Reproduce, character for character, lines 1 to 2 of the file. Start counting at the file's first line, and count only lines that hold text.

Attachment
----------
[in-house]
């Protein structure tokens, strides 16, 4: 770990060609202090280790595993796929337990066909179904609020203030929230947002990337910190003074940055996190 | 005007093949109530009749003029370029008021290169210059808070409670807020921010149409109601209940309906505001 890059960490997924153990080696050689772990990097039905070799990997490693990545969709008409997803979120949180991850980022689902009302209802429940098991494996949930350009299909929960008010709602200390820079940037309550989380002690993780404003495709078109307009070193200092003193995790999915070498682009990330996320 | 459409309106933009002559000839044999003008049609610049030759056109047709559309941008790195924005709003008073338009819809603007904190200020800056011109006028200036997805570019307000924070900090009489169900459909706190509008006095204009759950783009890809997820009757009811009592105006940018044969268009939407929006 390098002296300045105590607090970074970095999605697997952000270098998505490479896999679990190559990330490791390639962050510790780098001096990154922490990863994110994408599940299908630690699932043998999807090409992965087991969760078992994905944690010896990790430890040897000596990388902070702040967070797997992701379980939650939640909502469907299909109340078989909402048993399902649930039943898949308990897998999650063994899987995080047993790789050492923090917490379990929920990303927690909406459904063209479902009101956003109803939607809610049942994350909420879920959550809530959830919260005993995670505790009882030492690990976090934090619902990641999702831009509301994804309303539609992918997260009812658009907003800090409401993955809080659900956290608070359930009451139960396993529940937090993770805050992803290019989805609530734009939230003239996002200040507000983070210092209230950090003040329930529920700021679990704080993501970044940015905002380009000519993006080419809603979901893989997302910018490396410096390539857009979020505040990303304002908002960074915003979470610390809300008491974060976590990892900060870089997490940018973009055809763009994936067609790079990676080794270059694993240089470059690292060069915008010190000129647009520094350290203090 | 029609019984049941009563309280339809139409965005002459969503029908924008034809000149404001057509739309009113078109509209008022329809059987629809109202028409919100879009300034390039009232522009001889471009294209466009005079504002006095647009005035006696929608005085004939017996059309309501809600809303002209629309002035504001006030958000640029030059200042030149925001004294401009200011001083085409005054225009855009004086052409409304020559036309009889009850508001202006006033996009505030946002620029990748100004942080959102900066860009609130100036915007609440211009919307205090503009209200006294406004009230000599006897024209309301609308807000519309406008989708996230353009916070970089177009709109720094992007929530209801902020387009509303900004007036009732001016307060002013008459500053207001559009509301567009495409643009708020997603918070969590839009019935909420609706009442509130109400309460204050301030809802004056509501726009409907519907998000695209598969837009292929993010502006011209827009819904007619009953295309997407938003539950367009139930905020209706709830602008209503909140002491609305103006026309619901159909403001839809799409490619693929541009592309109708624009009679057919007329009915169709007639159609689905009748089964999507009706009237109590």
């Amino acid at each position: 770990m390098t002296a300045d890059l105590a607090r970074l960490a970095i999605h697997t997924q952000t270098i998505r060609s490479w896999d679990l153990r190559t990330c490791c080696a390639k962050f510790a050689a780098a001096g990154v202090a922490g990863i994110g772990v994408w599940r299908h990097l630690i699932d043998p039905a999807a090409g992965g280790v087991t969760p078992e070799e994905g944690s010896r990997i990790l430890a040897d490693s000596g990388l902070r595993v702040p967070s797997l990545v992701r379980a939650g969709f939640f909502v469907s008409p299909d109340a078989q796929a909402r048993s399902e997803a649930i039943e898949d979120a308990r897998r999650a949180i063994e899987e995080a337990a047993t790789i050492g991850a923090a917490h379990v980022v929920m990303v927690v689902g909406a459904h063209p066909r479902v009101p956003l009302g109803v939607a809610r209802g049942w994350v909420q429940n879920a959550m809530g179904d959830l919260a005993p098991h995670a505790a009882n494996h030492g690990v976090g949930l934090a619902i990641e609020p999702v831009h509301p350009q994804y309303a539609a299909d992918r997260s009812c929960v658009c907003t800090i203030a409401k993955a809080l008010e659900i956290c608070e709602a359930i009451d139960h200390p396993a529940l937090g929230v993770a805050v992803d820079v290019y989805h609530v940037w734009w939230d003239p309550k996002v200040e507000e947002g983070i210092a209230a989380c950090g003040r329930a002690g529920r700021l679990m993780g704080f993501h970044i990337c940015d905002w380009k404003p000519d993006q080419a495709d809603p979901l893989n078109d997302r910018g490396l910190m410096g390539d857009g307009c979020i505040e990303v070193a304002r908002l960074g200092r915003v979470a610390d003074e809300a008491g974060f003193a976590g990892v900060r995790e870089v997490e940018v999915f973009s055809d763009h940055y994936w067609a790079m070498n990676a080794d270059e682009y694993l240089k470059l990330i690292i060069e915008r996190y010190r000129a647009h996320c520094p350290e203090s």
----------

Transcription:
[in-house]
């Protein structure tokens, strides 16, 4: 770990060609202090280790595993796929337990066909179904609020203030929230947002990337910190003074940055996190 | 005007093949109530009749003029370029008021290169210059808070409670807020921010149409109601209940309906505001 890059960490997924153990080696050689772990990097039905070799990997490693990545969709008409997803979120949180991850980022689902009302209802429940098991494996949930350009299909929960008010709602200390820079940037309550989380002690993780404003495709078109307009070193200092003193995790999915070498682009990330996320 | 459409309106933009002559000839044999003008049609610049030759056109047709559309941008790195924005709003008073338009819809603007904190200020800056011109006028200036997805570019307000924070900090009489169900459909706190509008006095204009759950783009890809997820009757009811009592105006940018044969268009939407929006 390098002296300045105590607090970074970095999605697997952000270098998505490479896999679990190559990330490791390639962050510790780098001096990154922490990863994110994408599940299908630690699932043998999807090409992965087991969760078992994905944690010896990790430890040897000596990388902070702040967070797997992701379980939650939640909502469907299909109340078989909402048993399902649930039943898949308990897998999650063994899987995080047993790789050492923090917490379990929920990303927690909406459904063209479902009101956003109803939607809610049942994350909420879920959550809530959830919260005993995670505790009882030492690990976090934090619902990641999702831009509301994804309303539609992918997260009812658009907003800090409401993955809080659900956290608070359930009451139960396993529940937090993770805050992803290019989805609530734009939230003239996002200040507000983070210092209230950090003040329930529920700021679990704080993501970044940015905002380009000519993006080419809603979901893989997302910018490396410096390539857009979020505040990303304002908002960074915003979470610390809300008491974060976590990892900060870089997490940018973009055809763009994936067609790079990676080794270059694993240089470059690292060069915008010190000129647009520094350290203090 | 029609019984049941009563309280339809139409965005002459969503029908924008034809000149404001057509739309009113078109509209008022329809059987629809109202028409919100879009300034390039009232522009001889471009294209466009005079504002006095647009005035006696929608005085004939017996059309309501809600809303002209629309002035504001006030958000640029030059200042030149925001004294401009200011001083085409005054225009855009004086052409409304020559036309009889009850508001202006006033996009505030946002620029990748100004942080959102900066860009609130100036915007609440211009919307205090503009209200006294406004009230000599006897024209309301609308807000519309406008989708996230353009916070970089177009709109720094992007929530209801902020387009509303900004007036009732001016307060002013008459500053207001559009509301567009495409643009708020997603918070969590839009019935909420609706009442509130109400309460204050301030809802004056509501726009409907519907998000695209598969837009292929993010502006011209827009819904007619009953295309997407938003539950367009139930905020209706709830602008209503909140002491609305103006026309619901159909403001839809799409490619693929541009592309109708624009009679057919007329009915169709007639159609689905009748089964999507009706009237109590």